A mother and her seven-year-old daughter look sallow and speak in exhausted whispers as they lie in the orthopaedic ward of the Ziv Medical Centre in Safed, northern Israel.
Last month, a bomb ripped through their home, in a Syrian village, leaving their legs completely mangled. Had they not crossed the border into Israel, those limbs would have likely been amputated.
The mother, requesting that she and her daughter remain anonymous out of fear of retribution on returning home, casts her eyes down as she recalls the surreal experience of arriving in Israel, an official enemy country.
Her biggest worry now is for her husband and eight other children, who remain at home while the war rages all around them.
“Here it’s a quiet time, but when they go back they will see only destruction,” says Fares, an Arabic-speaking social worker from a nearby Arab village in the Galilee, who also refused to provide his last name, due to the sensitivity of his work.
Here, it’s quiet, but when they go back they will see destruction
Fares arranges for the delivery of donations, including toys, clothes, as well as more basic items such as hygienic products; from nearby kibbutzim and villages, where local people are “so happy to help”, he beams.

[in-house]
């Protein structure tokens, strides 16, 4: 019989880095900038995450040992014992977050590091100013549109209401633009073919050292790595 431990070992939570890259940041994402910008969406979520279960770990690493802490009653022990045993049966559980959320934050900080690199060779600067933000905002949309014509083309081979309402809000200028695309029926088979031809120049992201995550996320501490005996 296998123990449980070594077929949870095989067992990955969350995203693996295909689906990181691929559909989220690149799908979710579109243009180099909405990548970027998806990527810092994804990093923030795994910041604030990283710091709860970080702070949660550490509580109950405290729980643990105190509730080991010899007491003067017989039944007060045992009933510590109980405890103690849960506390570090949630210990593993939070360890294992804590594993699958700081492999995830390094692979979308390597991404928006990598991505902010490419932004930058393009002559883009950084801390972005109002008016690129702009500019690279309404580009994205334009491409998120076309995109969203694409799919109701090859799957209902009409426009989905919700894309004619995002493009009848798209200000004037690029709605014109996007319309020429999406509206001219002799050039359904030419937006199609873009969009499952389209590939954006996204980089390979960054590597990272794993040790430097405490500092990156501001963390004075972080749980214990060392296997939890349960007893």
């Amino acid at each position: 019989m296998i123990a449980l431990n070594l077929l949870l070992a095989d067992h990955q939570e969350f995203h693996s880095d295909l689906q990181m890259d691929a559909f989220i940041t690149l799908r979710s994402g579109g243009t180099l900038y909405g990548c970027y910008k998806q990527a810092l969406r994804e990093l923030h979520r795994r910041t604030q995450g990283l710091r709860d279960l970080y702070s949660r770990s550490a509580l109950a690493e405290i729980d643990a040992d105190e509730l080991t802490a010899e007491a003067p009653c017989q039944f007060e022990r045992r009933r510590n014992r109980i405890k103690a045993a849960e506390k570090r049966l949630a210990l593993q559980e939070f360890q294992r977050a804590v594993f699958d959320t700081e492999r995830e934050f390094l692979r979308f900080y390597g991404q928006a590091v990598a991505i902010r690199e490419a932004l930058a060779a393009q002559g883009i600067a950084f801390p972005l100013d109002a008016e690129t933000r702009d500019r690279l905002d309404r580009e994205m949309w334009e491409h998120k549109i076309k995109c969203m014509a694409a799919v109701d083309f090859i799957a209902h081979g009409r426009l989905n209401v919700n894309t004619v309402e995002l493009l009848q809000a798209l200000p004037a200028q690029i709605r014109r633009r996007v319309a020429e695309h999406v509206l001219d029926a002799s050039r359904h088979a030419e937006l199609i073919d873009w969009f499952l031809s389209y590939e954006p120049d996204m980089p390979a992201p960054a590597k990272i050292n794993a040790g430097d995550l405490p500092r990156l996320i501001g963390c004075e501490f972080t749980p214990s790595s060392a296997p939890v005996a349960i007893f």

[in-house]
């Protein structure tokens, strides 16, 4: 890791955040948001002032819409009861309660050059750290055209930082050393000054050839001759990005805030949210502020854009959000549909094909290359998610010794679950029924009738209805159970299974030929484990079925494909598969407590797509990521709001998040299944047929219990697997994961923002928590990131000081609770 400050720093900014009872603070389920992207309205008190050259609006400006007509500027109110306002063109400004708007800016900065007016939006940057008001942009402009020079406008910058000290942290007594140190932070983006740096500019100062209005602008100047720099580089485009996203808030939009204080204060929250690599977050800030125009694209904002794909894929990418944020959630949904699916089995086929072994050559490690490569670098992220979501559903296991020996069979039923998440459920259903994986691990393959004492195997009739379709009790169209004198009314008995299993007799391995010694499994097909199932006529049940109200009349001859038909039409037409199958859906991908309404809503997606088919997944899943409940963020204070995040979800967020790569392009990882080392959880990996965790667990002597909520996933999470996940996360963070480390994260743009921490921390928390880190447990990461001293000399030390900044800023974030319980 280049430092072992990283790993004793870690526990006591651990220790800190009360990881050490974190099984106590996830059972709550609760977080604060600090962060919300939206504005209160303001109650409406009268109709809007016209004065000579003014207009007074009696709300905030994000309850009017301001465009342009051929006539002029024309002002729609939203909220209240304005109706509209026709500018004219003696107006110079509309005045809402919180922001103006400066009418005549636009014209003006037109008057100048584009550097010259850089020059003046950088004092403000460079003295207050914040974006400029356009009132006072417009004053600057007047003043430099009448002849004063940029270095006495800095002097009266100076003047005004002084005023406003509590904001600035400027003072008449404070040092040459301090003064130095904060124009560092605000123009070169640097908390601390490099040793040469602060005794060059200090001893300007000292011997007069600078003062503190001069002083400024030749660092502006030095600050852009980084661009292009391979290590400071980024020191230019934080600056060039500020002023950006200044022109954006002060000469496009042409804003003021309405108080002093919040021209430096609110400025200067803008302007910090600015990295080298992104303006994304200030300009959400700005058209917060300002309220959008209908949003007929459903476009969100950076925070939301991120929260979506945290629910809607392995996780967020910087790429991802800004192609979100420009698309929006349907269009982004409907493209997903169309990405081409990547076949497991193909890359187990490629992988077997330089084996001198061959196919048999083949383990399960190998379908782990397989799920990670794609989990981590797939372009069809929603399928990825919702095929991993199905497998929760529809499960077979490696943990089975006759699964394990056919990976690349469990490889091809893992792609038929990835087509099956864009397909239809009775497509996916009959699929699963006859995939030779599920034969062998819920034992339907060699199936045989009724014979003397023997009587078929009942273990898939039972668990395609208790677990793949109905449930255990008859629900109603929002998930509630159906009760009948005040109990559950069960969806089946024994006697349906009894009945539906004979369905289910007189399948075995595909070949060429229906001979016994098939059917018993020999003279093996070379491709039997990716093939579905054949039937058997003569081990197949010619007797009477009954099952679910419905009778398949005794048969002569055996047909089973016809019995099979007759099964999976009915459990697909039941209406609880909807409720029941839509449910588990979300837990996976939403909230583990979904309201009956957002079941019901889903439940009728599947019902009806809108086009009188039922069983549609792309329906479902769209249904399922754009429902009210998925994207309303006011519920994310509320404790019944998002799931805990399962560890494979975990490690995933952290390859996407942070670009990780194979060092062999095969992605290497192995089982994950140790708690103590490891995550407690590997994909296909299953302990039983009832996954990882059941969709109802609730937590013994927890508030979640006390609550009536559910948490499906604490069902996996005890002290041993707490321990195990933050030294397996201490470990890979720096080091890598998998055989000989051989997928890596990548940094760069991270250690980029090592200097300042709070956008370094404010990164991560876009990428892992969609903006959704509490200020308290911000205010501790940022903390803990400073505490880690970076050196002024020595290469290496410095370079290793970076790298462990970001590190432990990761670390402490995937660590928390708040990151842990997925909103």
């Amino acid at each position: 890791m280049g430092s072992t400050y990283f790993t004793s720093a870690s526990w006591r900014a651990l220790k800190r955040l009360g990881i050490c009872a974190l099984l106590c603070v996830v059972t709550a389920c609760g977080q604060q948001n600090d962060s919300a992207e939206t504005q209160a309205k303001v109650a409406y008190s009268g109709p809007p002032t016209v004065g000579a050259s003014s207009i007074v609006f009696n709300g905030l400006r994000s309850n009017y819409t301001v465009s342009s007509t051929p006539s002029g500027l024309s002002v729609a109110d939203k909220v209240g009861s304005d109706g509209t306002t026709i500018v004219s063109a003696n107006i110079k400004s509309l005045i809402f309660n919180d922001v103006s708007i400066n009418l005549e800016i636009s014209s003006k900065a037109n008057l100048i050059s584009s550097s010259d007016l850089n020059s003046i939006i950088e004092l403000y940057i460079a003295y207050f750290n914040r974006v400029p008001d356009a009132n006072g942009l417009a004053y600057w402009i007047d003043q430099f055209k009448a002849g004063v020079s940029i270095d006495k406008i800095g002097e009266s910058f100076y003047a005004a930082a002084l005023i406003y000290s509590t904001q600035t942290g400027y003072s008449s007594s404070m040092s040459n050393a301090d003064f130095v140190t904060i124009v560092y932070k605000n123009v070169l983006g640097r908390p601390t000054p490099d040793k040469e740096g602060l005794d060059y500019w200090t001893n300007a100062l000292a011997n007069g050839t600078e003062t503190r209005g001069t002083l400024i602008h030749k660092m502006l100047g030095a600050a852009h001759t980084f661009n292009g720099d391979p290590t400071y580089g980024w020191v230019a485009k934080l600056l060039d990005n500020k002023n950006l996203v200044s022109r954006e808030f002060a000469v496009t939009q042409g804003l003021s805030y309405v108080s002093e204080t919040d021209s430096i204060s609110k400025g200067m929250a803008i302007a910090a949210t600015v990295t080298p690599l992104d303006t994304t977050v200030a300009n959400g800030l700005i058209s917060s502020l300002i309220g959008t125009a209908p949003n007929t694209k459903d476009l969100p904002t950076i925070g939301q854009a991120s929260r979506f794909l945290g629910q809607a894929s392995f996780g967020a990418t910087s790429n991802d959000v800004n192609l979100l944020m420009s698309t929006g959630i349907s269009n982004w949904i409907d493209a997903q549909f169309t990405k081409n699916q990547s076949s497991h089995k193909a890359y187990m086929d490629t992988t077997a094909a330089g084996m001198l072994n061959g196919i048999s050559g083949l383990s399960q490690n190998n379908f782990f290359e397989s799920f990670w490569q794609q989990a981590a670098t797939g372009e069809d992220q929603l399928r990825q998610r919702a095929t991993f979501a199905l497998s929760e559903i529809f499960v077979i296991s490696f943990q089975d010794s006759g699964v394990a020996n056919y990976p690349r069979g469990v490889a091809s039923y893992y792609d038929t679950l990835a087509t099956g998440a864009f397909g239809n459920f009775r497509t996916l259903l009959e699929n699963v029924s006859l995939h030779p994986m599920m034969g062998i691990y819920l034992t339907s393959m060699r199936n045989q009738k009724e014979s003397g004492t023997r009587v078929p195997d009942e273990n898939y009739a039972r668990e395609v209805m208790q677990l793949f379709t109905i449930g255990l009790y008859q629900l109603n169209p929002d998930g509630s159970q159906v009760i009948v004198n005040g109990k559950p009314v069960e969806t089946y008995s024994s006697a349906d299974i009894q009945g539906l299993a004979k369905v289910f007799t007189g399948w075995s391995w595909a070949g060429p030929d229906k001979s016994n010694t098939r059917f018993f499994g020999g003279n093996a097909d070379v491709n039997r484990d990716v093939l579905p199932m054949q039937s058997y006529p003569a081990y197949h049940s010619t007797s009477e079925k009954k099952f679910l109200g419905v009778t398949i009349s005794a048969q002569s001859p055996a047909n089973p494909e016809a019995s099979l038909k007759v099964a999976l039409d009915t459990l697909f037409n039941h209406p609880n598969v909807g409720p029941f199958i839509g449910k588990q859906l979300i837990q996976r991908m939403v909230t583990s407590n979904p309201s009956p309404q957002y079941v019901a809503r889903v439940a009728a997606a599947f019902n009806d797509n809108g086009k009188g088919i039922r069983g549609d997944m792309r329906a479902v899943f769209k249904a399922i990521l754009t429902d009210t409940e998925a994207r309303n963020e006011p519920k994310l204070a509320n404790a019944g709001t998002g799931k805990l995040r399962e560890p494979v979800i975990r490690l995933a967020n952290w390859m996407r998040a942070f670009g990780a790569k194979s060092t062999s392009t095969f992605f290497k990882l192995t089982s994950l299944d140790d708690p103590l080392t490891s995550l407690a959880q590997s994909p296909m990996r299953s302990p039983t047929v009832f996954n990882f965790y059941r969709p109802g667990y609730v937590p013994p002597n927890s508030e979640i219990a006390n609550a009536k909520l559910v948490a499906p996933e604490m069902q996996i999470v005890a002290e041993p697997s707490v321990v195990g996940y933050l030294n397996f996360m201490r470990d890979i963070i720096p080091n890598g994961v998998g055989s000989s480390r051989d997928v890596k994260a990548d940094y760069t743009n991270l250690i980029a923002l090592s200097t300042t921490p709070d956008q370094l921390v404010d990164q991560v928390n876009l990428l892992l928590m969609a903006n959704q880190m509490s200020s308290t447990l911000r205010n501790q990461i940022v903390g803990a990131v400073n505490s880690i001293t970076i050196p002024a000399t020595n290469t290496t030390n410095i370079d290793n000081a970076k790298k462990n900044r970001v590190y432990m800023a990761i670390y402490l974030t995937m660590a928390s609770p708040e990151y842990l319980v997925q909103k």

Some 120 injured Syrians have escaped their war-ravaged villages and towns — often lacking in appropriate medical facilities — to seek treatment in Israeli hospitals.
At Ziv, like numerous other northern Israeli hospitals attending to Syrian patients, doctors have devoted extensive resources to accommodate to their complicated and delicate injuries.
Since “no two war wounds are the same, treatment is not at all standard, taking the form of gradual damage control,” says Dr Alexander Lerner, the director of orthopaedic surgery, who specialises in war injuries.
He’s optimistic about the two young girls in his ward, aged 5 and 15, who are now recovering from surgery, and hopes to add them to his list of “successes”, or former patients who have gone on to walk.
In February, when the hospital received its first patients, doctors treated young Syrian men, assumed to be rebel soldiers injured in battle. Gradually, though, elderly civilians began to trickle into the emergency rooms and, then, in recent months, women and young children suffering severe injuries.
“We’re used to wars, and to treating civilians,” said Dr Amer Hussein, head of Ziv’s emergency department. “But when you see injured children, when you see a boy who’s foreign here, looking for his father, his mother, his home, and he doesn’t understand where he is — it hurts the heart, it’s a completely different feeling,” he said.
Both sides in the Syria war, including al-Qaeda affiliated groups in the opposition, and Hizbollah members fighting together with Syrian president Bashar al-Assad’s forces, fiercely oppose Israel. Assad, meanwhile, has accused Israel of siding with the rebels.